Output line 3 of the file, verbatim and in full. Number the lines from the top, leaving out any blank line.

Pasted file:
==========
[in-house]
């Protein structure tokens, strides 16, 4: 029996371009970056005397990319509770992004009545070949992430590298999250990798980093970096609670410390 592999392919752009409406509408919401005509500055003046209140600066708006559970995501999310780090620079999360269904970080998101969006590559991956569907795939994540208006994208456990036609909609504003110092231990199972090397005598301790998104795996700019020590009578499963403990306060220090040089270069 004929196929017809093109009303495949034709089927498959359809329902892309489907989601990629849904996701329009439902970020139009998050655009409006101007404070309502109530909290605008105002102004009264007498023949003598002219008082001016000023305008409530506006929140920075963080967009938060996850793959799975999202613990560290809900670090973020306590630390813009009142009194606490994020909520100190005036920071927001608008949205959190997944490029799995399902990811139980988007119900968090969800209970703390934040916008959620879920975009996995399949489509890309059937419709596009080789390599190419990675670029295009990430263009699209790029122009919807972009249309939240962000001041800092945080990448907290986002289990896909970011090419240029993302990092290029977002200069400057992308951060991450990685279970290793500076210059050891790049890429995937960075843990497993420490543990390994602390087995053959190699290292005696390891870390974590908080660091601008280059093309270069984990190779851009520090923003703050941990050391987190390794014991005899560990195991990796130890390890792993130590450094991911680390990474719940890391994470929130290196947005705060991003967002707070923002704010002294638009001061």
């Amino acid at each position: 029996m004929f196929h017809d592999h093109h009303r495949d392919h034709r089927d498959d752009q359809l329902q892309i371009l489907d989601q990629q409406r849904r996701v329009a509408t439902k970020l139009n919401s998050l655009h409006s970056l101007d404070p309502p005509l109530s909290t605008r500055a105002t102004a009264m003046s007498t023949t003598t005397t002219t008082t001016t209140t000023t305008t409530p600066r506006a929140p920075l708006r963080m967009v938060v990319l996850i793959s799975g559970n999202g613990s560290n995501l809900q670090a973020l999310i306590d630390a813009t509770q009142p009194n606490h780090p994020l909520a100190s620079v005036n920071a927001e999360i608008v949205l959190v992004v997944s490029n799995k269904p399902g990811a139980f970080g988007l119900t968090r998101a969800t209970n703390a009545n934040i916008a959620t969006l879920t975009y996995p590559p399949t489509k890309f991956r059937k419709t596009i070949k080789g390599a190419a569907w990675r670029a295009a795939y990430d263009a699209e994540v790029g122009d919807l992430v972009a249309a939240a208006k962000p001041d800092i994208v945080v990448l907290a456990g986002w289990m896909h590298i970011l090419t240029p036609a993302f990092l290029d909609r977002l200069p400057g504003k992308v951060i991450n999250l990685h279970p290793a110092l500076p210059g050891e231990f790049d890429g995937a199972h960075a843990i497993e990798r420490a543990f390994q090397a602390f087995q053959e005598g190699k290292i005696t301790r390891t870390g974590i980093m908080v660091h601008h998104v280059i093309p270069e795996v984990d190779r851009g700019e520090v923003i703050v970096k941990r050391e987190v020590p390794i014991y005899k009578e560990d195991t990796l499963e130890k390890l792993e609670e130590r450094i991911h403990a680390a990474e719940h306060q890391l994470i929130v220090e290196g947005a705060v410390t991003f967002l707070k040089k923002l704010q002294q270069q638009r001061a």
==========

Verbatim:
């Amino acid at each position: 029996m004929f196929h017809d592999h093109h009303r495949d392919h034709r089927d498959d752009q359809l329902q892309i371009l489907d989601q990629q409406r849904r996701v329009a509408t439902k970020l139009n919401s998050l655009h409006s970056l101007d404070p309502p005509l109530s909290t605008r500055a105002t102004a009264m003046s007498t023949t003598t005397t002219t008082t001016t209140t000023t305008t409530p600066r506006a929140p920075l708006r963080m967009v938060v990319l996850i793959s799975g559970n999202g613990s560290n995501l809900q670090a973020l999310i306590d630390a813009t509770q009142p009194n606490h780090p994020l909520a100190s620079v005036n920071a927001e999360i608008v949205l959190v992004v997944s490029n799995k269904p399902g990811a139980f970080g988007l119900t968090r998101a969800t209970n703390a009545n934040i916008a959620t969006l879920t975009y996995p590559p399949t489509k890309f991956r059937k419709t596009i070949k080789g390599a190419a569907w990675r670029a295009a795939y990430d263009a699209e994540v790029g122009d919807l992430v972009a249309a939240a208006k962000p001041d800092i994208v945080v990448l907290a456990g986002w289990m896909h590298i970011l090419t240029p036609a993302f990092l290029d909609r977002l200069p400057g504003k992308v951060i991450n999250l990685h279970p290793a110092l500076p210059g050891e231990f790049d890429g995937a199972h960075a843990i497993e990798r420490a543990f390994q090397a602390f087995q053959e005598g190699k290292i005696t301790r390891t870390g974590i980093m908080v660091h601008h998104v280059i093309p270069e795996v984990d190779r851009g700019e520090v923003i703050v970096k941990r050391e987190v020590p390794i014991y005899k009578e560990d195991t990796l499963e130890k390890l792993e609670e130590r450094i991911h403990a680390a990474e719940h306060q890391l994470i929130v220090e290196g947005a705060v410390t991003f967002l707070k040089k923002l704010q002294q270069q638009r001061a």